Let's Get to Work: Professionals with Disabilities

Let’s Get to Work: Professionals with Disabilities

by Steve Blanks, Director of Partnerships, SEEC | January 2024

I’ve been a baby brother my whole life. My brother, Robert, has always included me in everything he does, and everything he wants to do. He currently works full-time in Kansas City, Missouri, lives in his own house that he takes care of himself, and has an active social life. What’s so special about that? Robert was born with an Intellectual and Developmental Disability (IDD). When we were kids, the options ahead of him were limited. Special schools and programs would separate him from others. The idea of work seemed impossible.

As I got older, I realized that more people with disabilities were beginning to be included in everyday activities, from home to work life. In fact, Robert started to work part-time with a nonprofit as an office assistant. I was floored by his dedication, commitment and skills, and by the impact it had on the business. His success inspired me. I thought maybe I could help others like my brother to follow their career dreams, and I jumped at the chance to work in the field. I was fortunate to get hired at SEEC, a Montgomery County developmental disability provider based in Silver Spring. For almost 40 years, SEEC has led local services spearheading meaningful work for people with intellectual and developmental disabilities. As I was beginning my new career, my older brother was excelling in his.

Here are a few facts and figures that show why inclusion is important.

    1. Only 16% of people with IDD have jobs1
    2. Thousands of people with IDD still work in segregated “workshops,” legally being employed for pennies per hour
    3. The poverty rate of people with disabilities is double the national average2
    4. Households with people with disabilities have net earnings of 57% of the US average2

Despite 30 years passing since the ADA’s incredible landmark work that paved the way for significant inclusion, people with disabilities are still not wholly included in life’s core activity of work. As a result, massive wealth and income gaps emerge. Fortunately, Employment First efforts across the country are taking aim at reversing this segregation. Maryland, thanks to dedicated advocacy by persons with disabilities and the community, became one of the first states to ban below sub-minimum wage segregated work, which had been an anchor holding back inclusion for many.3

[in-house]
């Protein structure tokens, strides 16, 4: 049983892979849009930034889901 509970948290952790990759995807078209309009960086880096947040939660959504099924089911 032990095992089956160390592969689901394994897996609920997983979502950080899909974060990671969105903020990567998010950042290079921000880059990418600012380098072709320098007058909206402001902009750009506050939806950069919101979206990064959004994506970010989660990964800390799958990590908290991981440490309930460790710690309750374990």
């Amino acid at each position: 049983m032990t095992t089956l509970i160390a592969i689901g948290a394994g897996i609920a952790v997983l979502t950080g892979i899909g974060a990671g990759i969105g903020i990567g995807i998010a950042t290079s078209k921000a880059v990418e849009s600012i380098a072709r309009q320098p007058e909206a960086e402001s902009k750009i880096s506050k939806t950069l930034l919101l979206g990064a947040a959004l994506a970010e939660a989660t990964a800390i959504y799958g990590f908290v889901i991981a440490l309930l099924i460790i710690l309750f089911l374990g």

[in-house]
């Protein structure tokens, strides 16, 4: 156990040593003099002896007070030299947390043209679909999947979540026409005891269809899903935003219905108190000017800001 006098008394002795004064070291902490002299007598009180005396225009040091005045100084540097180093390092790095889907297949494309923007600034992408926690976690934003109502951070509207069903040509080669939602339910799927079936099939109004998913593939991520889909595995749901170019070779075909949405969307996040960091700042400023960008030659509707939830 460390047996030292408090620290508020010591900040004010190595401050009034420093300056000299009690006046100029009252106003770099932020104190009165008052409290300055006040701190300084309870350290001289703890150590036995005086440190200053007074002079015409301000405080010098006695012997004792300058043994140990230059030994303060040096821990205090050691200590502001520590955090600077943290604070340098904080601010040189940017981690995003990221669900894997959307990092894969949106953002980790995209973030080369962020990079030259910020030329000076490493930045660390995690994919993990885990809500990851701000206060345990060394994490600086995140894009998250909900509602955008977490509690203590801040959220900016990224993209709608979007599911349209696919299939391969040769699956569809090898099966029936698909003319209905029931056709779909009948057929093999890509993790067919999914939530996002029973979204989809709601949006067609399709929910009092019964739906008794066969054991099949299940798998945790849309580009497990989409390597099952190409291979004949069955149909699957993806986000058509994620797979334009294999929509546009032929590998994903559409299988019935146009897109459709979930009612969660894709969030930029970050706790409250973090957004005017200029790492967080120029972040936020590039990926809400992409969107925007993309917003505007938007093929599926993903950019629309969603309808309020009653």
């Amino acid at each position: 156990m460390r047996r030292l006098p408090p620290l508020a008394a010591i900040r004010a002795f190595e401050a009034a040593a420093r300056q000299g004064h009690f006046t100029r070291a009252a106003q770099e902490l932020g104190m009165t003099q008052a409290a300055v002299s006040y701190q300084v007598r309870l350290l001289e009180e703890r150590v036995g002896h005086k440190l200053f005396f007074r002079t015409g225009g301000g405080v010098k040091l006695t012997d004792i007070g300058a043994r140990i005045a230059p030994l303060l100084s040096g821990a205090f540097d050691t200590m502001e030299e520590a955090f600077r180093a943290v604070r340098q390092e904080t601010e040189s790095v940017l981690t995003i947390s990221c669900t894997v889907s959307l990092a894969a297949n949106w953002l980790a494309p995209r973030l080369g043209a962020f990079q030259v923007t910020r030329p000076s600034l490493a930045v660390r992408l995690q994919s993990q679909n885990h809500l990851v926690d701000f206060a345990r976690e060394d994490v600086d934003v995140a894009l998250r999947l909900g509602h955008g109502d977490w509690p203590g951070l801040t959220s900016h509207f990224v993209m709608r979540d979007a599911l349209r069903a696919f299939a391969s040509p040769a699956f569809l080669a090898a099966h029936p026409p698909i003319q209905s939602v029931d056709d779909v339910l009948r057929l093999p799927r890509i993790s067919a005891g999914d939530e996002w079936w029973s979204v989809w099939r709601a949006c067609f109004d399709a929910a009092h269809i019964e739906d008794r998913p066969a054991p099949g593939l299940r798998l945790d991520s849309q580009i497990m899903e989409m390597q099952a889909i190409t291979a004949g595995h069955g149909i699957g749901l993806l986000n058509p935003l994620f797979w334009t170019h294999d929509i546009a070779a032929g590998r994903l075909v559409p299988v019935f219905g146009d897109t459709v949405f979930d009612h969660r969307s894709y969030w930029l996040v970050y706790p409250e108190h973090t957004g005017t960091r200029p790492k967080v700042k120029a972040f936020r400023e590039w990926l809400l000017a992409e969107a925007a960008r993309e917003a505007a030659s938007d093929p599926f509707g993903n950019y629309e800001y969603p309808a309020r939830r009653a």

Inclusion means so much for many of the people SEEC supports, from Darren celebrating his 20th anniversary working with the federal government to John landing his first job after school and earning enough to move out into his own apartment. People with IDD across Montgomery County are showing off their abilities, creating change at a grass roots level. Local businesses like Dawson’s Market in Rockville are embracing people with disabilities to address their staffing needs. People with disabilities are beginning to not just be included, but to be regarded as vital to the economic engine for organizations across the country. A recent report by Accenture4 lays out compelling arguments why inclusion matters, citing significant gains across income, profit and productivity for those businesses embracing disability initiatives.

My brother just celebrated his 60th birthday and 30th work anniversary. He made a career, created income for himself, and was able to build wealth through his earnest savings, as well as buying a home. He makes me incredibly proud and continues to be a role model for others. I am proud of what he achieved and hope to celebrate many other people with intellectual and developmental disabilities achieving their dreams of inclusion success.

Editor’s note: This article was originally published in the Bender JCC’s Winter 2024 Program Guide